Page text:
High-contrast spectroscopy of SCR J1845-6357 B⋆
1 Astrophysics group, School of Physics, University of Exeter, Stocker Road, Exeter EX4 4QL, UK
2 Max Planck Institute for Astronomy, Königstuhl 17, 69117 Heidelberg, Germany
3 Institut de Planétologie et d’Astrophysique de Grenoble, UMR 5274, CNRS, Université Joseph Fourier, 38041 Grenoble, France
4 Laboratoire d’Astrophysique de Marseille, UMR 7326, CNRS, Université de Provence, 38 rue Frédéric Joliot-Curie, 13388 Marseille Cedex 13, France
5 European Southern Observatory, Casilla 19001, Santiago 19, Chile
Received: 9 November 2011
Accepted: 28 February 2012
Context. Spectral characterization of sub-stellar companions is essential to understand their composition and formation processes. However, the large contrast ratio of the brightness of each object to that of its parent star limits our ability to extract a clean spectrum, free from any significant contribution from the star. During the development of the long slit spectroscopy (LSS) mode of IRDIS, the dual-band imager and spectrograph of SPHERE for the Very Large Telescope (VLT), we proposed a data analysis method to estimate and remove the contributions of the stellar halo and speckles to the spectra.
Aims. This method has never been tested on real data because of the lack of instrumentation capable of combining adaptive optics (AO), coronagraphy, and LSS. Nonetheless, a similar attenuation of the star can be obtained using a particular observing configuration where the slit is positioned on the faint companion while keeping the bright primary outside.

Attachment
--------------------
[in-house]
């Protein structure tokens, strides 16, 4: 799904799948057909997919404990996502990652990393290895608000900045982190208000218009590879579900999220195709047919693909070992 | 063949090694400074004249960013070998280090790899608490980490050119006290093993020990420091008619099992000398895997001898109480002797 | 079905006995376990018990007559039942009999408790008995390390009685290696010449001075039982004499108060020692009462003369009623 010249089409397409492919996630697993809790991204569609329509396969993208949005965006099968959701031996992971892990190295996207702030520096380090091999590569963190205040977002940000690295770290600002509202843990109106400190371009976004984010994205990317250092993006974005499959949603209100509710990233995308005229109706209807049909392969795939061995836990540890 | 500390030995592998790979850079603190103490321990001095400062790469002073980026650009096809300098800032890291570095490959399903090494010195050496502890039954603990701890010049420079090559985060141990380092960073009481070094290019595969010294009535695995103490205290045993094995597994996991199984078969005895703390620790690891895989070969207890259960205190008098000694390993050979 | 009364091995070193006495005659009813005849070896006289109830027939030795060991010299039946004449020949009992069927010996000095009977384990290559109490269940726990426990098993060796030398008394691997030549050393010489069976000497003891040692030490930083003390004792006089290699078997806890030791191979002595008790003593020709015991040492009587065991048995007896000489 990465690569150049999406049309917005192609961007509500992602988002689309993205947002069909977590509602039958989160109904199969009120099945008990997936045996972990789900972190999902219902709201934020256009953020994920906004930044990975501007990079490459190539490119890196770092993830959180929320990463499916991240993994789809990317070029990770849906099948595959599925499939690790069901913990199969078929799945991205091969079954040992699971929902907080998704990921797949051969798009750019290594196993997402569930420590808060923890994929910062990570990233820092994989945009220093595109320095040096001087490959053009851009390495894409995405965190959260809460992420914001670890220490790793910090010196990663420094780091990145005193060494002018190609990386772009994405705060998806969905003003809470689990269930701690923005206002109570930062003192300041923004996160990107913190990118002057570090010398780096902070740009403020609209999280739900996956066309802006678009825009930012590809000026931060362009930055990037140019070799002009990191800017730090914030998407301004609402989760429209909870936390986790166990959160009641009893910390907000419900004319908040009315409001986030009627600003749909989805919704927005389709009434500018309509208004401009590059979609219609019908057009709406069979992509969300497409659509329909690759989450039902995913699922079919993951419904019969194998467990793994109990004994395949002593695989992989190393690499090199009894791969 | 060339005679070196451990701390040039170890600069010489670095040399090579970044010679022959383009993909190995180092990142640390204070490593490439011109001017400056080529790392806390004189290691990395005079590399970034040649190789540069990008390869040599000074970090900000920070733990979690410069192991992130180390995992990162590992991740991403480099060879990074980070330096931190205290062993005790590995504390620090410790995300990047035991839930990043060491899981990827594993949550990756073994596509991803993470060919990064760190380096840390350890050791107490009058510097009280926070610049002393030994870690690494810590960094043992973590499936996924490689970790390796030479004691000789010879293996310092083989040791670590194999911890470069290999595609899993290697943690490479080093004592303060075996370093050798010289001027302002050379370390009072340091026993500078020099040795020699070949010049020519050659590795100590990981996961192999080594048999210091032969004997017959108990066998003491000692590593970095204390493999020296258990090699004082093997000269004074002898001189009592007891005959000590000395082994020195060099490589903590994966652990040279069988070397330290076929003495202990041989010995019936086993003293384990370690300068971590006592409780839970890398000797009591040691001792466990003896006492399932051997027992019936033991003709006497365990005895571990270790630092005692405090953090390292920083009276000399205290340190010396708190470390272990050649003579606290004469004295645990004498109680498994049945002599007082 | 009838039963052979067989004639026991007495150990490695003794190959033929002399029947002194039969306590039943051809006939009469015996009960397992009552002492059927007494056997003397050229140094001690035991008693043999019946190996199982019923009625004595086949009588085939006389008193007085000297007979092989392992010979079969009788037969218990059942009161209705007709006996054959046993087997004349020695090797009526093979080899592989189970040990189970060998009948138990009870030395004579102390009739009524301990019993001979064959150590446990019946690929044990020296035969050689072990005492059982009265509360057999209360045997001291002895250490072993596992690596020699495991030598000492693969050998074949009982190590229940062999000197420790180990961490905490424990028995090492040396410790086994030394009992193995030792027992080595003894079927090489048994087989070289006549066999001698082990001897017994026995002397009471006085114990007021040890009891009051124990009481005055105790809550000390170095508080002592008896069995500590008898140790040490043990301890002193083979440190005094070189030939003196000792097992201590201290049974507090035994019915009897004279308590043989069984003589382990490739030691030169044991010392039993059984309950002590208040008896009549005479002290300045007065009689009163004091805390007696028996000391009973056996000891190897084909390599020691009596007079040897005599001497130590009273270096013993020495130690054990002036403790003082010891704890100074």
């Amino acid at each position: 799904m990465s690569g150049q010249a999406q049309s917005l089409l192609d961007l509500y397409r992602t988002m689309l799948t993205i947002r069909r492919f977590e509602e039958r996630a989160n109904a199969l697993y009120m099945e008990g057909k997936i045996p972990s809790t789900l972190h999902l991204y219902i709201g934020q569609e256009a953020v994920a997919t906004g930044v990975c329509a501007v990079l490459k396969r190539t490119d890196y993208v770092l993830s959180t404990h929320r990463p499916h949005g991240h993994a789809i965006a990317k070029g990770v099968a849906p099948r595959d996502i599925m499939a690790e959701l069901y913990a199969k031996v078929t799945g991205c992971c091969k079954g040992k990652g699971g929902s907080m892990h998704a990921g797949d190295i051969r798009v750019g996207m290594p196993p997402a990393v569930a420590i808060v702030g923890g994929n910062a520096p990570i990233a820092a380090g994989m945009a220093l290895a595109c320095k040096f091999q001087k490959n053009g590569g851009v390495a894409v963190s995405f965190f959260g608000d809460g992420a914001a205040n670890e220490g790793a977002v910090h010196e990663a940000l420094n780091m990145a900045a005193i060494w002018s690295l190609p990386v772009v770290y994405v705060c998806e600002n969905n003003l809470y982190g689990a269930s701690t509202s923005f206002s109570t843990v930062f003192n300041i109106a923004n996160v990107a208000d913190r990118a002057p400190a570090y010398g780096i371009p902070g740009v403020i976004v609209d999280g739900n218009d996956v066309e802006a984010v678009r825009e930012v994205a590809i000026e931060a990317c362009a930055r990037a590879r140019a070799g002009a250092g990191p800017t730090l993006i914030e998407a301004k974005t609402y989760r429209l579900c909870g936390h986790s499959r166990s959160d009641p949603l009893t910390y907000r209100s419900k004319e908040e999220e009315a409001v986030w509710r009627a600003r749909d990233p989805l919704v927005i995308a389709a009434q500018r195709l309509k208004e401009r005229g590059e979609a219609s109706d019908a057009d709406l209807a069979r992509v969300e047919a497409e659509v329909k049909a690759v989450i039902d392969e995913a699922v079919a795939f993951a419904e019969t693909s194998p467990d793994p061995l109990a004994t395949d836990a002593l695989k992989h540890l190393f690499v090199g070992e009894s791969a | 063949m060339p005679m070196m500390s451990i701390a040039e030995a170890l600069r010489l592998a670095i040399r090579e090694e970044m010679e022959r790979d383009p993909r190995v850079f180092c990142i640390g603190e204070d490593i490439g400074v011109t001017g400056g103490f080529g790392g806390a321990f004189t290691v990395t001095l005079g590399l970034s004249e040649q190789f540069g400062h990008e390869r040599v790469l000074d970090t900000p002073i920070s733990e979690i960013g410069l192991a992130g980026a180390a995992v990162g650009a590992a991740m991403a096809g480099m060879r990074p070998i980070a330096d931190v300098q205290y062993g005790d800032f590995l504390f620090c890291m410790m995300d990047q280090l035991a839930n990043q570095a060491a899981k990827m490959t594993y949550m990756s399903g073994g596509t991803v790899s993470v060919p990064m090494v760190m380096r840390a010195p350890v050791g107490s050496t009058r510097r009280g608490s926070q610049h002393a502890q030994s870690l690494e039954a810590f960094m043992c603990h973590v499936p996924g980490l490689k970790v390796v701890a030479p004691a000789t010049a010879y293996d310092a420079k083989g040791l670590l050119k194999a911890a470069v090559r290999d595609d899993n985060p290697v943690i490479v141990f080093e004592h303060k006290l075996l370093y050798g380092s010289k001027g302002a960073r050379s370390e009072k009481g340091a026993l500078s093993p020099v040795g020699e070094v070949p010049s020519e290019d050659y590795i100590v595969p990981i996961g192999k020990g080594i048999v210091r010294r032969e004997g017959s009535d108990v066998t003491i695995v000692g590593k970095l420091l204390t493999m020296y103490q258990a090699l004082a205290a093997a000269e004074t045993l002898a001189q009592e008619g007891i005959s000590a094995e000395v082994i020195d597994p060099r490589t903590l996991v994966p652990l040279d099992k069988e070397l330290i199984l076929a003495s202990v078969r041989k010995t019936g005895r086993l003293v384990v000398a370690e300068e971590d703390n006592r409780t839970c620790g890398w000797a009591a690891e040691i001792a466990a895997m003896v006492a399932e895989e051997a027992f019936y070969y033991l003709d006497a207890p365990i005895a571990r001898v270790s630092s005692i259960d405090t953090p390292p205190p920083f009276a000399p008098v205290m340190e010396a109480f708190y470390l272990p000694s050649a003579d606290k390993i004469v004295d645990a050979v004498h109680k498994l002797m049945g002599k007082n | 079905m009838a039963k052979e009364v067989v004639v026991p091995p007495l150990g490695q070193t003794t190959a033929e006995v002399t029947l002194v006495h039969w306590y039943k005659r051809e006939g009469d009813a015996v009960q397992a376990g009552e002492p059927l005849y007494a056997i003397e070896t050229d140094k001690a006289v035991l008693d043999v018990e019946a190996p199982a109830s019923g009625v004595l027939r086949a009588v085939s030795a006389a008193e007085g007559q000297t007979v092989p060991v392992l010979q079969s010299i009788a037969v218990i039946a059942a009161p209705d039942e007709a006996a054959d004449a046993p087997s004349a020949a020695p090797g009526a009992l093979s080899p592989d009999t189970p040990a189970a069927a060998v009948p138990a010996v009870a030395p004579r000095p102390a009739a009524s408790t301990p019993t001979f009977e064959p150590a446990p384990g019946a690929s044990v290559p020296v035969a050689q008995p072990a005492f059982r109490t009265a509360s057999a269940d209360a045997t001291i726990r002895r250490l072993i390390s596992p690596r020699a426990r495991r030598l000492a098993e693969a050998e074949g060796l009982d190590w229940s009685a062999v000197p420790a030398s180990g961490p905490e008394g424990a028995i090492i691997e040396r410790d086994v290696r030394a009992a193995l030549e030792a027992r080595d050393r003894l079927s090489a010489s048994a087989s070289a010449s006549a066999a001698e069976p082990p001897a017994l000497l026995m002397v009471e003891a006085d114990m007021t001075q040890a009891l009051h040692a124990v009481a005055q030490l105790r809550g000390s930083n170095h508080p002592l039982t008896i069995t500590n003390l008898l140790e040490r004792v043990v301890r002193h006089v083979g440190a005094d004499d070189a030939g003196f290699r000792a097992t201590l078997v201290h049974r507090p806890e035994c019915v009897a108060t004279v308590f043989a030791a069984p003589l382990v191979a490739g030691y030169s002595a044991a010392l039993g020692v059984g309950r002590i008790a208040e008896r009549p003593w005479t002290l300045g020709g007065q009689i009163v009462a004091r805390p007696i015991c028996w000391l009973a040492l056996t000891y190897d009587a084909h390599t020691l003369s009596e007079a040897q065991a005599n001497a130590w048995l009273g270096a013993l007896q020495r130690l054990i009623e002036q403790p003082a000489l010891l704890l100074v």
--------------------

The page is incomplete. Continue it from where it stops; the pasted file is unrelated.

Methods. Test data were acquired with this slit configuration using the AO-assisted spectrograph VLT/NACO. We obtained new J- and H-band spectra of SCR J1845-6357 B, a T6 companion to a nearby (3.85 ± 0.02 pc) M8 star. This system is a well-suited benchmark as it is relatively wide (~1.0′′) with a modest contrast ratio (~4 mag), and a previously published JHK spectrum is available for reference.
Results. We demonstrate that (1) our method is efficient at estimating and removing the stellar contribution, (2) it allows us to properly recover the overall spectral shape of the companion spectrum, and (3) it is essential to obtain an unbiased estimation of physical parameters. We also show that the slit configuration associated with this method allows us to use long exposure times with high throughput producing high signal-to-noise ratio data. However, the signal of the companion gets over-subtracted, particularly in our J-band data, compelling us to use a fake companion spectrum to estimate and compensate for the loss of flux. Our spectral analysis provides an estimation of Teff = 1000 ± 100 K leading to R = 0.7 ± 0.1 RJup, a value that closely agrees with evolutionary models for ages older than 1.5 Gyr. Finally, we report a new astrometric measurement of the position of the companion (sep = 0.817′′, PA = 227.92 deg), which has undergone a significant proper motion since the previous measurement.
Key words: binaries: close / brown dwarfs / astrometry / methods: data analysis / instrumentation: adaptive optics
© ESO, 2012